Pure Gold-Green Sweat Bee

Photo by: Bryan Reynolds

Augochlora pura

Augochlora pura is a “solitary” bee species, eschewing the colony lifestyle that we normally associate with bees, in favor of a more individualistic existence. Sweat beesare territorial and will attack each other over nesting space—mothers have attacked theiryoung and males will attack other males if they enter inhabited nests. Nests can be found in vacant insect burrows or rotted wood. Augochlora constructs cells, arranged in rows or clusters, within the nests to store their fertilized eggs. Females watch over the cells to reduce predation by birds and ants.

Pure Green Augochlora Sweat Bees can be observed from April to October pollinating a wide variety of plants, which includes milkweeds, verbena, coneflowers, andspiderworts. Sweat bees often mate while situated on these plants— males search for females that are visiting flowers. Augochlora bees monitor their flowers as vigilantly as they monitor their nests, often being observed on a routine patrol of their flowers.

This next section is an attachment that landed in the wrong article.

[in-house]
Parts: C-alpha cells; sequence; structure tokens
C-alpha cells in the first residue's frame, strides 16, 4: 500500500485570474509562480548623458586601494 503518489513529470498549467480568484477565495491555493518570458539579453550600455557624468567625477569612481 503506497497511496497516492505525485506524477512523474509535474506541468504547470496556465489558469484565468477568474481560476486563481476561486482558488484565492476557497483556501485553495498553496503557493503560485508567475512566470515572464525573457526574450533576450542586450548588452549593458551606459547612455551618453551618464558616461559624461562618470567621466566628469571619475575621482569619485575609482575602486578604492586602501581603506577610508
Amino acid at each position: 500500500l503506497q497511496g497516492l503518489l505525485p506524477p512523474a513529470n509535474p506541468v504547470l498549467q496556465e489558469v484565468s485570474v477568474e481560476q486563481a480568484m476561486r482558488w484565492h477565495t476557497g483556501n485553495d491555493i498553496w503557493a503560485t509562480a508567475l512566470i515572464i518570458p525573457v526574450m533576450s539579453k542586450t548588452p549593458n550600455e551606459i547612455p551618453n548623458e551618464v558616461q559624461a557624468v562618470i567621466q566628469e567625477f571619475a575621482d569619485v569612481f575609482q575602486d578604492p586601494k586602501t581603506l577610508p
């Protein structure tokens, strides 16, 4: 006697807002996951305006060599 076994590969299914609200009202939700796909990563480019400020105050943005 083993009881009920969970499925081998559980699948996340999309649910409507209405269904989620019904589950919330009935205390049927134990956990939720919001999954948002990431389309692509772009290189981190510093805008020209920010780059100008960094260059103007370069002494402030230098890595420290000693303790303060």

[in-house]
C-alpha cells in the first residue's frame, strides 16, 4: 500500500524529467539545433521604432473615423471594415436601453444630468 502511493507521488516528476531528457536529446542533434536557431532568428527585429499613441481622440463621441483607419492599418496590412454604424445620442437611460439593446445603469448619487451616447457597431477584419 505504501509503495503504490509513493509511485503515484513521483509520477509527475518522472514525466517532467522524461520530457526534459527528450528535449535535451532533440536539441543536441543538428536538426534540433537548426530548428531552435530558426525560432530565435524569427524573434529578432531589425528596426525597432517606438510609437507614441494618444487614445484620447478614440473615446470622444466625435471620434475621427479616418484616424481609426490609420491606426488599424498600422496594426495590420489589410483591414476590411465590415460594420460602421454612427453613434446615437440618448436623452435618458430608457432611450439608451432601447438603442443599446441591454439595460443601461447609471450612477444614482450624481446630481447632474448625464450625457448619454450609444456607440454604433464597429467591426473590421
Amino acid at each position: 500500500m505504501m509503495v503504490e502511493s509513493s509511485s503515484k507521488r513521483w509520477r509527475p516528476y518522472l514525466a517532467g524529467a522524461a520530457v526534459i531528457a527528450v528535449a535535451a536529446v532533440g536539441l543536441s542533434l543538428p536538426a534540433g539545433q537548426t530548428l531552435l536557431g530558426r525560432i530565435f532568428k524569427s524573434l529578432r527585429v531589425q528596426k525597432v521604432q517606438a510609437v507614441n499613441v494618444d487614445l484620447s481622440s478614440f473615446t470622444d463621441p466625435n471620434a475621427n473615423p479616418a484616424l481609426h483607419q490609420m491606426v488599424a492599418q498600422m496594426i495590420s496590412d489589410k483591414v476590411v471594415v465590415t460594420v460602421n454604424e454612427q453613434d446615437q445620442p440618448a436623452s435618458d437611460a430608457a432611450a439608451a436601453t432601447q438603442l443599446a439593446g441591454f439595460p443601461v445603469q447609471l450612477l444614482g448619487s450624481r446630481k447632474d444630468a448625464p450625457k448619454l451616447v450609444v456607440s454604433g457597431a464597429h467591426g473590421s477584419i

Augochlora do not have the stereotypical yellow and black bee coloration, but is a “metallic” bee. “Sweat” and “metallic” are both informal classes of bees, but most sweat bees have a glimmering, metallic appearance, and are named sweat bees for their presence around perspiration. Perspiring humans have often reported visits by metallic bees, licking and drinking their sweat!

Along with its unique metallic body color, Augochlora bees have black eyes, limbs, and antennae. Females can be identified by pollen-collecting hairs on their legs, and, in some cases, female stingers visibly protrude from their abdomen

Useful resources to discover more about the Pure Gold-Green Sweat Bee include:



Featured pollinator plant: Marsh Fleabane Pluchea odorata

Written by: Robert Gibson, an undergraduate Environmental Studies student at the University of Oklahoma